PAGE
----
So, with the proposed changes, perhaps the aforementioned friend (I actually have no idea at all–this is pure conjecture) will not be hired and will be replaced with an MA holder. This course of action would probably meet the requirements of the new system and would probably make the uni look better in international rankings. I am not convinced it will be better for students. Who knows? What about the context knowledge my friend has built up? What about the hard-earned experience gained from a job he was “not qualified to do?.” I am also not convinced “Holding a higher degree is about both subject knowledge and basic respect for the students you are paid to teach.” Actually, I am not sure if this quote means those without higher degrees are disrespectful to there students will their willful lack of a higher degree. I guess I just think people are hired to do the jobs they are hired to do and I am not in the business of blaming people for getting jobs they might at first glance be qualified to do. I also think teachers can develop and grow into positions and that an MA is no guarantee of such growth. Again, I am not convinced that having an MA makes anyone a better teacher. In fact, for about 5 years to my non-MA-having eyes those who had MAs in the field generally seemed much more clueless than those who didn’t. But that is a different story for another day.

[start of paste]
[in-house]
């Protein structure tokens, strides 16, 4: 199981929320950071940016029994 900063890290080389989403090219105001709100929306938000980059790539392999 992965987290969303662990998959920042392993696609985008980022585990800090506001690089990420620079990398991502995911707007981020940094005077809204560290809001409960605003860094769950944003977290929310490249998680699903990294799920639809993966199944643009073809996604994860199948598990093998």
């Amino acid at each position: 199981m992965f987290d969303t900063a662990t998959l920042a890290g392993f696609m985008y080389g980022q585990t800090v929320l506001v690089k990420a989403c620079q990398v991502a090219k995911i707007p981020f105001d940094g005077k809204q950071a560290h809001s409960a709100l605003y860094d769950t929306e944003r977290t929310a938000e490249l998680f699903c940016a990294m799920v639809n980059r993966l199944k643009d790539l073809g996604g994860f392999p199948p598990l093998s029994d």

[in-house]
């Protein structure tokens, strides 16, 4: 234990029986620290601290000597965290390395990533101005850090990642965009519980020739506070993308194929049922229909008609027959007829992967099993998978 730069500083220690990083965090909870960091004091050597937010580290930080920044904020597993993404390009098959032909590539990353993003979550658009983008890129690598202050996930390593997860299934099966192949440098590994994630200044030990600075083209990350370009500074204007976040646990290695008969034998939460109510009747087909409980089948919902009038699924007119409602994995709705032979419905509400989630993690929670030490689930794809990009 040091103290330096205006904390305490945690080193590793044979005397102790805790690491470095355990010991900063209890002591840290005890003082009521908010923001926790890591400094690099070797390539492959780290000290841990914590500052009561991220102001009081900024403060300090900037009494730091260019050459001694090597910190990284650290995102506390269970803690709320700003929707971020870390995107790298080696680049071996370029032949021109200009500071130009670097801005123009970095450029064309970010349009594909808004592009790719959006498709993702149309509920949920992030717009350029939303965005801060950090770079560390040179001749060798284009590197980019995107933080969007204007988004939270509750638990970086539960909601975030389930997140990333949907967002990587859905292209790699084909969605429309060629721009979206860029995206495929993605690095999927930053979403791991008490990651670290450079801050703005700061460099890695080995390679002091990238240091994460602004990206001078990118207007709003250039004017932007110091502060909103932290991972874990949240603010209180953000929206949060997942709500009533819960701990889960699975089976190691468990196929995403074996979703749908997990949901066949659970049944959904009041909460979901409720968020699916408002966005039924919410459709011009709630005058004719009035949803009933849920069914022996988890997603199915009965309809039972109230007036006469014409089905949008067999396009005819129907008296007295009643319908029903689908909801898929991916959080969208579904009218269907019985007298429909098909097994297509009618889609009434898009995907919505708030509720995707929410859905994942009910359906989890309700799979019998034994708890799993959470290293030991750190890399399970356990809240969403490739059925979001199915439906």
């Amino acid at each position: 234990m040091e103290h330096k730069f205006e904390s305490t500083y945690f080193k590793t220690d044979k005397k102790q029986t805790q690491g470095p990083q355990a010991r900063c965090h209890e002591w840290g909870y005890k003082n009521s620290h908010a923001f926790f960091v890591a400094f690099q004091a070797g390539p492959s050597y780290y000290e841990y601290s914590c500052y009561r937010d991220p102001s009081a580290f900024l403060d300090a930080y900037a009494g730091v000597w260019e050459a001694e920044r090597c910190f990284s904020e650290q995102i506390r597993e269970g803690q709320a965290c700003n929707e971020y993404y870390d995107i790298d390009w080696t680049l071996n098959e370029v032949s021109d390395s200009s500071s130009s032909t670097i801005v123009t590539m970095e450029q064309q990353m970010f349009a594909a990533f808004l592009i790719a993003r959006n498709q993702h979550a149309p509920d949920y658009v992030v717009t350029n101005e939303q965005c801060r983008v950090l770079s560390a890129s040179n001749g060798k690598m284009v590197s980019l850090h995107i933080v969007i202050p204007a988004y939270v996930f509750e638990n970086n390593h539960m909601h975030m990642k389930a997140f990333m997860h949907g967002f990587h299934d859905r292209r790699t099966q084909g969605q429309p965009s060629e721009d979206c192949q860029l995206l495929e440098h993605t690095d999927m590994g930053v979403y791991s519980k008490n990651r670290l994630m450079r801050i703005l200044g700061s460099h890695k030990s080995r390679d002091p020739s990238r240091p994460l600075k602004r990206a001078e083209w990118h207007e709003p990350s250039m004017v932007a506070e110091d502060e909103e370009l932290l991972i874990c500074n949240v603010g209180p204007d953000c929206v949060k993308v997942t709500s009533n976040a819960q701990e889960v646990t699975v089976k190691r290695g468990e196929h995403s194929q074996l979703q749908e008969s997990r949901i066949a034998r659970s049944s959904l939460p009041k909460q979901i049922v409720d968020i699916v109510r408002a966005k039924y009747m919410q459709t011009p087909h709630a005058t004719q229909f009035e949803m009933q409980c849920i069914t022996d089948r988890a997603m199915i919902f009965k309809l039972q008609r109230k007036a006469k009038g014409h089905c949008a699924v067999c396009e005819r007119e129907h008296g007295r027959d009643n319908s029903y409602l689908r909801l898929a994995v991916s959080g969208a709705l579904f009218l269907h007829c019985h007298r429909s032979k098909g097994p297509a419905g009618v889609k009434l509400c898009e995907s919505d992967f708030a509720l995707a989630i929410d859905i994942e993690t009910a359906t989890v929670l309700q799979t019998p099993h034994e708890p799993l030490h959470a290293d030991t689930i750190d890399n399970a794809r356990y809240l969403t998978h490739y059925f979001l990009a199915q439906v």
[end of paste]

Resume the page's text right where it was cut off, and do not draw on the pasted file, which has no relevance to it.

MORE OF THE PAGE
Some might welcome the proposed changes on the grounds they will be the “the first step towards making EFL a quasi-professional discipline.” Isn’t it already? If the field is not seen as such why not? Might I humbly suggest talking about fellow teachers with all experience levels and backgrounds in a positive and professional way as another first step?